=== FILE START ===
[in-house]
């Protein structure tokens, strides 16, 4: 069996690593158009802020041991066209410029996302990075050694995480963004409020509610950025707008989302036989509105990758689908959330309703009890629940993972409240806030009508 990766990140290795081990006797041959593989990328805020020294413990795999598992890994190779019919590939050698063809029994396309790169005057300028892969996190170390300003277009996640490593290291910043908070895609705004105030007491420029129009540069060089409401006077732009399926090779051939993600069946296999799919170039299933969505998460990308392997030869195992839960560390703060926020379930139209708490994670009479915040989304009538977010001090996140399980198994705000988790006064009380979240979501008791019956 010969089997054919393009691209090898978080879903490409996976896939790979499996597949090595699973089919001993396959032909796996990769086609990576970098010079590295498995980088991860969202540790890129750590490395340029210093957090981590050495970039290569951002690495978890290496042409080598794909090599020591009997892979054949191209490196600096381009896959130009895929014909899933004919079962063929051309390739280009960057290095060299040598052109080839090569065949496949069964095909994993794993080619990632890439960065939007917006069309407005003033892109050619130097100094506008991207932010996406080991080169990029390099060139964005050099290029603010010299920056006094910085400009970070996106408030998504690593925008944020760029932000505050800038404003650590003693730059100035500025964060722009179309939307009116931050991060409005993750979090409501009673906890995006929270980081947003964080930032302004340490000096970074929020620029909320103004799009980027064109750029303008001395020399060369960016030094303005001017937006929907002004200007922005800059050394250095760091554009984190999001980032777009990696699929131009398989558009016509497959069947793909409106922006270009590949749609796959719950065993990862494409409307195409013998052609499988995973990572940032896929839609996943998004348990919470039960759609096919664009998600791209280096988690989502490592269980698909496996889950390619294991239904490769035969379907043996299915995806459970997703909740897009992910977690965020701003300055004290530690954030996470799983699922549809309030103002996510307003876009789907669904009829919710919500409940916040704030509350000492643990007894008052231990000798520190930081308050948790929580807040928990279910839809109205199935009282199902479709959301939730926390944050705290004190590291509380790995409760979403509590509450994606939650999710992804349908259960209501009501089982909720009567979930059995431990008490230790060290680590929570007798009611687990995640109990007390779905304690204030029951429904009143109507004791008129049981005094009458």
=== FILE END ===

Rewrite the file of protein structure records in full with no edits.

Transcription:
[in-house]
């Protein structure tokens, strides 16, 4: 069996690593158009802020041991066209410029996302990075050694995480963004409020509610950025707008989302036989509105990758689908959330309703009890629940993972409240806030009508 990766990140290795081990006797041959593989990328805020020294413990795999598992890994190779019919590939050698063809029994396309790169005057300028892969996190170390300003277009996640490593290291910043908070895609705004105030007491420029129009540069060089409401006077732009399926090779051939993600069946296999799919170039299933969505998460990308392997030869195992839960560390703060926020379930139209708490994670009479915040989304009538977010001090996140399980198994705000988790006064009380979240979501008791019956 010969089997054919393009691209090898978080879903490409996976896939790979499996597949090595699973089919001993396959032909796996990769086609990576970098010079590295498995980088991860969202540790890129750590490395340029210093957090981590050495970039290569951002690495978890290496042409080598794909090599020591009997892979054949191209490196600096381009896959130009895929014909899933004919079962063929051309390739280009960057290095060299040598052109080839090569065949496949069964095909994993794993080619990632890439960065939007917006069309407005003033892109050619130097100094506008991207932010996406080991080169990029390099060139964005050099290029603010010299920056006094910085400009970070996106408030998504690593925008944020760029932000505050800038404003650590003693730059100035500025964060722009179309939307009116931050991060409005993750979090409501009673906890995006929270980081947003964080930032302004340490000096970074929020620029909320103004799009980027064109750029303008001395020399060369960016030094303005001017937006929907002004200007922005800059050394250095760091554009984190999001980032777009990696699929131009398989558009016509497959069947793909409106922006270009590949749609796959719950065993990862494409409307195409013998052609499988995973990572940032896929839609996943998004348990919470039960759609096919664009998600791209280096988690989502490592269980698909496996889950390619294991239904490769035969379907043996299915995806459970997703909740897009992910977690965020701003300055004290530690954030996470799983699922549809309030103002996510307003876009789907669904009829919710919500409940916040704030509350000492643990007894008052231990000798520190930081308050948790929580807040928990279910839809109205199935009282199902479709959301939730926390944050705290004190590291509380790995409760979403509590509450994606939650999710992804349908259960209501009501089982909720009567979930059995431990008490230790060290680590929570007798009611687990995640109990007390779905304690204030029951429904009143109507004791008129049981005094009458």